Let the story unfold before rushing to judge


The images of a smirking high school student standing in the face of a Native American veteran at the Lincoln Memorial have dominated the airwaves, print and social media from literally the moment it happened over the weekend, and it didn’t take long for the knee-jerk world we live in to respond accordingly.

The outrage that followed was impressive, even in this age of instant and widespread media coverage. The students from a Catholic boys’ high school in Kentucky, decked out in their MAGA hats, were quickly shouted down as entitled, racist tormentors on social media, pointed to as yet another example of Trump’s America at its worst. Calls went out for the students to be expelled or worse, as social justice warriors scrambled to find names and addresses of the kids involved and publish them online. The high school the students attend was “closed on Tuesday in order to ensure the safety of our students, faculty and staff,” according to a letter sent to parents of Covington High School.

Nathan Phillips, the Native American elder at the center of the controversy, spoke to reporters after the event and expressed his fear, both for his safety at the time and the future of our country.

And maybe that concern is warranted.

But as the story has slowly unfolded and more information has come to light, the same media outlets that were quick to vilify the group of high school students and canonize Phillips have been forced to walk back their narrative. Longer videos have surfaced that lay out a different context for Friday’s events — showing that Phillips walked into the group of teens while they were being antagonized and disparaged by a third group, of Black Hebrew Israelites.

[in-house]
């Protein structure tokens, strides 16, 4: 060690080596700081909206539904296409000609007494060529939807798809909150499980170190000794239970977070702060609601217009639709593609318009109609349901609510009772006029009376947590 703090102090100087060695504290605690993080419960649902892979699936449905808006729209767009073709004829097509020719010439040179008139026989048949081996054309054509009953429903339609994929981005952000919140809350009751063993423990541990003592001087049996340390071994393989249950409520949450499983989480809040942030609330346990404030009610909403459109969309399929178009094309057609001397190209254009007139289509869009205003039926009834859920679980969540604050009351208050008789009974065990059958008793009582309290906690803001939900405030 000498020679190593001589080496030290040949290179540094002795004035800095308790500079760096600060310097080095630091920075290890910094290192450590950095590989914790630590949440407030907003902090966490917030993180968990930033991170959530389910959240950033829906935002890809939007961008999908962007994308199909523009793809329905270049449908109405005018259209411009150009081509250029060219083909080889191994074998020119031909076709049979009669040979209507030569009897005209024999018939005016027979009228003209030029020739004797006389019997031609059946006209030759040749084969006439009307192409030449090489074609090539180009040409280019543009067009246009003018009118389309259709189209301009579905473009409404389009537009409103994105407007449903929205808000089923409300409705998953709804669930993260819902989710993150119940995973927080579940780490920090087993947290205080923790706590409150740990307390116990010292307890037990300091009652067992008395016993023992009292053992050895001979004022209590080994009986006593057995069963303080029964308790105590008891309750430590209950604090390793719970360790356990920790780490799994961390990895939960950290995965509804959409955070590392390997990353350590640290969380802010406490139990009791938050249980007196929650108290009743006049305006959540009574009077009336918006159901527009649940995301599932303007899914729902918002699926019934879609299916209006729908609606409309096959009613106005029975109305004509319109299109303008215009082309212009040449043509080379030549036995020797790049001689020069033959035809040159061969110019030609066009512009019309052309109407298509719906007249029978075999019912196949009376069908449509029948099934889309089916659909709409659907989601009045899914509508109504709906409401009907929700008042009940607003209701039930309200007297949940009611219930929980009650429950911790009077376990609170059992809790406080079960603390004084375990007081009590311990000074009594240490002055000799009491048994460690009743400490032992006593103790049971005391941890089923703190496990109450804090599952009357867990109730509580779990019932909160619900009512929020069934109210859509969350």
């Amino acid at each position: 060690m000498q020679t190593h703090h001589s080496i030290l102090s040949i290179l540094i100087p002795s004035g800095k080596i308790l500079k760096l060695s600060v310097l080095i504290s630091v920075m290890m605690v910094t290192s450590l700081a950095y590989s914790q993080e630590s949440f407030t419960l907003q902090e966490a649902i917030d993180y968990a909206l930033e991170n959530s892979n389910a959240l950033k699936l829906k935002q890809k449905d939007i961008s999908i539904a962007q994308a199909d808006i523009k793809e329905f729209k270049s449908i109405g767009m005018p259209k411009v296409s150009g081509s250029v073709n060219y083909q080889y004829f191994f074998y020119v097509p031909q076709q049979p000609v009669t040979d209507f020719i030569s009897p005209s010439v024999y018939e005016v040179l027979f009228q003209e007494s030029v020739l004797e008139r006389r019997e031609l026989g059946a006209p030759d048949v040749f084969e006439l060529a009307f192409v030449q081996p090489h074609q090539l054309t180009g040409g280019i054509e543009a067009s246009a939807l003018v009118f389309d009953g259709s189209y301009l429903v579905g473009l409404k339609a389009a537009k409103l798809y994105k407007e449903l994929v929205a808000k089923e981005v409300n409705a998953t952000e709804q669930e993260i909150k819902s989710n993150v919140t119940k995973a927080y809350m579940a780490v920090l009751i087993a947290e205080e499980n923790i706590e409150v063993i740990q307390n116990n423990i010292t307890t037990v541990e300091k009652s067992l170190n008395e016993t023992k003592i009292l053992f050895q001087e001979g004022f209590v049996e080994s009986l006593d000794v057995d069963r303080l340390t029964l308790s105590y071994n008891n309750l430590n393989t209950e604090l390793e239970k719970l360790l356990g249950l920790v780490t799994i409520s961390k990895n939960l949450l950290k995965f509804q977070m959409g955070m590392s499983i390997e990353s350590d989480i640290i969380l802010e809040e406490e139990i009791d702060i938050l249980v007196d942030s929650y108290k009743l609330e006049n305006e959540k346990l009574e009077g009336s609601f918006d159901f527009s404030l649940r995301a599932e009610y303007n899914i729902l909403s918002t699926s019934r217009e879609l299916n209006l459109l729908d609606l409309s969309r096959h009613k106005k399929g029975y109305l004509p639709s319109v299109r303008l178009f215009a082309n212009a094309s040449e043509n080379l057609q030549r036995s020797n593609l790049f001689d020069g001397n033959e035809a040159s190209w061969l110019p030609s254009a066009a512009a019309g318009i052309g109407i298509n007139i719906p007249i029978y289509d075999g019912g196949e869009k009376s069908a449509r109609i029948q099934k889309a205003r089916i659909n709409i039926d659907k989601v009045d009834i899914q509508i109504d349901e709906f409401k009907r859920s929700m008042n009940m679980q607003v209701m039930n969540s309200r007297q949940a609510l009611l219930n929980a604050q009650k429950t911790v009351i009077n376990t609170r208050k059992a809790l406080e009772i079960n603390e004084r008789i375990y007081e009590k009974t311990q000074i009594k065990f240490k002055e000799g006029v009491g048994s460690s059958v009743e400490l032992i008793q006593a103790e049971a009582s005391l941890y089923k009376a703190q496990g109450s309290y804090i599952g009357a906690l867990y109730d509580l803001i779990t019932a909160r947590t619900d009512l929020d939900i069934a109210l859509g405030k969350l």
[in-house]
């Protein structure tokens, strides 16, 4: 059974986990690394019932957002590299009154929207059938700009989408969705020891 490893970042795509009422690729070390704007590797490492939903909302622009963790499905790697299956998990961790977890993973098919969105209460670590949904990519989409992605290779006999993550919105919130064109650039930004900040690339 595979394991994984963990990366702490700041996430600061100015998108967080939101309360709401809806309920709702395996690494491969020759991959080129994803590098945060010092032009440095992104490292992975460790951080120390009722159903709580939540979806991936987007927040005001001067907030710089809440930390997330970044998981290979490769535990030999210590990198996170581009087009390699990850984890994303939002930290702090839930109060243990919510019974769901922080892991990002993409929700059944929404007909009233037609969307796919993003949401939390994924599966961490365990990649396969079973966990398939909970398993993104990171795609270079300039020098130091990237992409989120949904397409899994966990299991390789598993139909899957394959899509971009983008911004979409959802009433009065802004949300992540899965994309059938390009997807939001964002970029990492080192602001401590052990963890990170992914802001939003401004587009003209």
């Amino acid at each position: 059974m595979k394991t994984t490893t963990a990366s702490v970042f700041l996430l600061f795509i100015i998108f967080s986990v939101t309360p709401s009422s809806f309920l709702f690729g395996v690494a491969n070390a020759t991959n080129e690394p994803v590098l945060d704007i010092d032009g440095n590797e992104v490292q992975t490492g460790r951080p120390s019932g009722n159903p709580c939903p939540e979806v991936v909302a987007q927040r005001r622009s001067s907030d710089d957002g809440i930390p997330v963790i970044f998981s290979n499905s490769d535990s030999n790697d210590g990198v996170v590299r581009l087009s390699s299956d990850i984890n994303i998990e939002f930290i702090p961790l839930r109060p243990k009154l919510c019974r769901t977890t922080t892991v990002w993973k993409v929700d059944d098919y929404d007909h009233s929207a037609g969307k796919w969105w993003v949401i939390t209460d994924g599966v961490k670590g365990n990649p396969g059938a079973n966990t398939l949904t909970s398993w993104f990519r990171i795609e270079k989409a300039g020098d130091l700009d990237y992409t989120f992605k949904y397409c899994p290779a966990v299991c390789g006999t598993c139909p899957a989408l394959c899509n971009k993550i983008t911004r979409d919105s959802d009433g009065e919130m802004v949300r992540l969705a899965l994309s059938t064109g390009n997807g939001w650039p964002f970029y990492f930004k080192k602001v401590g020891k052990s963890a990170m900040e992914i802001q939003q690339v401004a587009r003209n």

Details are still sketchy, and we aren’t much closer to knowing the whole truth.

But one thing is clear: An incident that many initially believed was a sad commentary on the state of our nation has now become an object lesson in jumping to conclusions.

As is the case with any story that stirs emotion without the benefit of context, the results can be dangerous. And it’s easy to quickly stereotype the players in this game, when all you are shown is a group of white faces wearing bright red hats, squaring off with a Native American protestor.

The court of public opinion is a slippery slope, and initial judgments are rarely changed, especially in situations that are racially and politically charged and heavily covered. Apologies after the fact rarely carry any weight, because the damage has already been done. There are always multiple sides to a story. Maybe next time we can reserve judgment until all the facts are in. And as reporters, perhaps a little more due diligence should be called for in the future.